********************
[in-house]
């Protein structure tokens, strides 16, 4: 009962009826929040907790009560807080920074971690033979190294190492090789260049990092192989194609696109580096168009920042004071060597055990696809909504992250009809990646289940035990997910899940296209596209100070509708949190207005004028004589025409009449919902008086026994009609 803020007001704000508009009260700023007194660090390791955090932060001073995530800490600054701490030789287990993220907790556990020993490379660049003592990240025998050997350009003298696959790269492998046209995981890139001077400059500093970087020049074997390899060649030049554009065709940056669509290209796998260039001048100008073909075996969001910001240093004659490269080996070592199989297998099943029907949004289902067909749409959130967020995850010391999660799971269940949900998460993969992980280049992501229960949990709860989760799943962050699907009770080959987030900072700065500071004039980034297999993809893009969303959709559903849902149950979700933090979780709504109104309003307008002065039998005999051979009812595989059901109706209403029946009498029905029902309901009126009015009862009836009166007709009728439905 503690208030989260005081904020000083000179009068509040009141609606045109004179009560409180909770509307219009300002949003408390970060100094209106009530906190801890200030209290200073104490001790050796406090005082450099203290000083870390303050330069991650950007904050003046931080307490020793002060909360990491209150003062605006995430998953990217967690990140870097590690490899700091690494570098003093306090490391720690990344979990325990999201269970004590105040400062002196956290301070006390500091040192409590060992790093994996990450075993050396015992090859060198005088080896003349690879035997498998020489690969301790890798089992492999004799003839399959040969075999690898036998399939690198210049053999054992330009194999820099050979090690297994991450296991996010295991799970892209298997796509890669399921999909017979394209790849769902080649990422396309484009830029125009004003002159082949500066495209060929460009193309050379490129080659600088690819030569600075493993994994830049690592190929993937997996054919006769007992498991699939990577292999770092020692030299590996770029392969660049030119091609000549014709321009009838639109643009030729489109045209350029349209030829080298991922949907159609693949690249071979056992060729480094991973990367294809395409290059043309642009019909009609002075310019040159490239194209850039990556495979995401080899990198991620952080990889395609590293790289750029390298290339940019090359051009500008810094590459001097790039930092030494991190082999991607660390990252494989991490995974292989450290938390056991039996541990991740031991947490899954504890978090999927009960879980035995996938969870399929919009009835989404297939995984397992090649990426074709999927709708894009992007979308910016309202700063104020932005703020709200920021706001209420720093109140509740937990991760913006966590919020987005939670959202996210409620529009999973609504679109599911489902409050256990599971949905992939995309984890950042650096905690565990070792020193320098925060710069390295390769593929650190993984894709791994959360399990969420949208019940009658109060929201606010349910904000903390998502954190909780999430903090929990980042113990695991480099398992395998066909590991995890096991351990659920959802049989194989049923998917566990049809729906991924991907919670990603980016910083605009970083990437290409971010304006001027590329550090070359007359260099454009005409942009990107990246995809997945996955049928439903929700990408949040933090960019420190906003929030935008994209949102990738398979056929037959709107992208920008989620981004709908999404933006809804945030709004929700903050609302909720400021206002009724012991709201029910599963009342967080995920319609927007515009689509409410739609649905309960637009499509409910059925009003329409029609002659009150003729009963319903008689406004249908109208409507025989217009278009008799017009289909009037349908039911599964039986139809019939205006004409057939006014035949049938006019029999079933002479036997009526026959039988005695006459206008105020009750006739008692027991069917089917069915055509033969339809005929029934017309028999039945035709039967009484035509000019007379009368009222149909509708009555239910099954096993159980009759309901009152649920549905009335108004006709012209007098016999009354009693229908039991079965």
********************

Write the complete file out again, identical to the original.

[in-house]
């Protein structure tokens, strides 16, 4: 009962009826929040907790009560807080920074971690033979190294190492090789260049990092192989194609696109580096168009920042004071060597055990696809909504992250009809990646289940035990997910899940296209596209100070509708949190207005004028004589025409009449919902008086026994009609 803020007001704000508009009260700023007194660090390791955090932060001073995530800490600054701490030789287990993220907790556990020993490379660049003592990240025998050997350009003298696959790269492998046209995981890139001077400059500093970087020049074997390899060649030049554009065709940056669509290209796998260039001048100008073909075996969001910001240093004659490269080996070592199989297998099943029907949004289902067909749409959130967020995850010391999660799971269940949900998460993969992980280049992501229960949990709860989760799943962050699907009770080959987030900072700065500071004039980034297999993809893009969303959709559903849902149950979700933090979780709504109104309003307008002065039998005999051979009812595989059901109706209403029946009498029905029902309901009126009015009862009836009166007709009728439905 503690208030989260005081904020000083000179009068509040009141609606045109004179009560409180909770509307219009300002949003408390970060100094209106009530906190801890200030209290200073104490001790050796406090005082450099203290000083870390303050330069991650950007904050003046931080307490020793002060909360990491209150003062605006995430998953990217967690990140870097590690490899700091690494570098003093306090490391720690990344979990325990999201269970004590105040400062002196956290301070006390500091040192409590060992790093994996990450075993050396015992090859060198005088080896003349690879035997498998020489690969301790890798089992492999004799003839399959040969075999690898036998399939690198210049053999054992330009194999820099050979090690297994991450296991996010295991799970892209298997796509890669399921999909017979394209790849769902080649990422396309484009830029125009004003002159082949500066495209060929460009193309050379490129080659600088690819030569600075493993994994830049690592190929993937997996054919006769007992498991699939990577292999770092020692030299590996770029392969660049030119091609000549014709321009009838639109643009030729489109045209350029349209030829080298991922949907159609693949690249071979056992060729480094991973990367294809395409290059043309642009019909009609002075310019040159490239194209850039990556495979995401080899990198991620952080990889395609590293790289750029390298290339940019090359051009500008810094590459001097790039930092030494991190082999991607660390990252494989991490995974292989450290938390056991039996541990991740031991947490899954504890978090999927009960879980035995996938969870399929919009009835989404297939995984397992090649990426074709999927709708894009992007979308910016309202700063104020932005703020709200920021706001209420720093109140509740937990991760913006966590919020987005939670959202996210409620529009999973609504679109599911489902409050256990599971949905992939995309984890950042650096905690565990070792020193320098925060710069390295390769593929650190993984894709791994959360399990969420949208019940009658109060929201606010349910904000903390998502954190909780999430903090929990980042113990695991480099398992395998066909590991995890096991351990659920959802049989194989049923998917566990049809729906991924991907919670990603980016910083605009970083990437290409971010304006001027590329550090070359007359260099454009005409942009990107990246995809997945996955049928439903929700990408949040933090960019420190906003929030935008994209949102990738398979056929037959709107992208920008989620981004709908999404933006809804945030709004929700903050609302909720400021206002009724012991709201029910599963009342967080995920319609927007515009689509409410739609649905309960637009499509409910059925009003329409029609002659009150003729009963319903008689406004249908109208409507025989217009278009008799017009289909009037349908039911599964039986139809019939205006004409057939006014035949049938006019029999079933002479036997009526026959039988005695006459206008105020009750006739008692027991069917089917069915055509033969339809005929029934017309028999039945035709039967009484035509000019007379009368009222149909509708009555239910099954096993159980009759309901009152649920549905009335108004006709012209007098016999009354009693229908039991079965």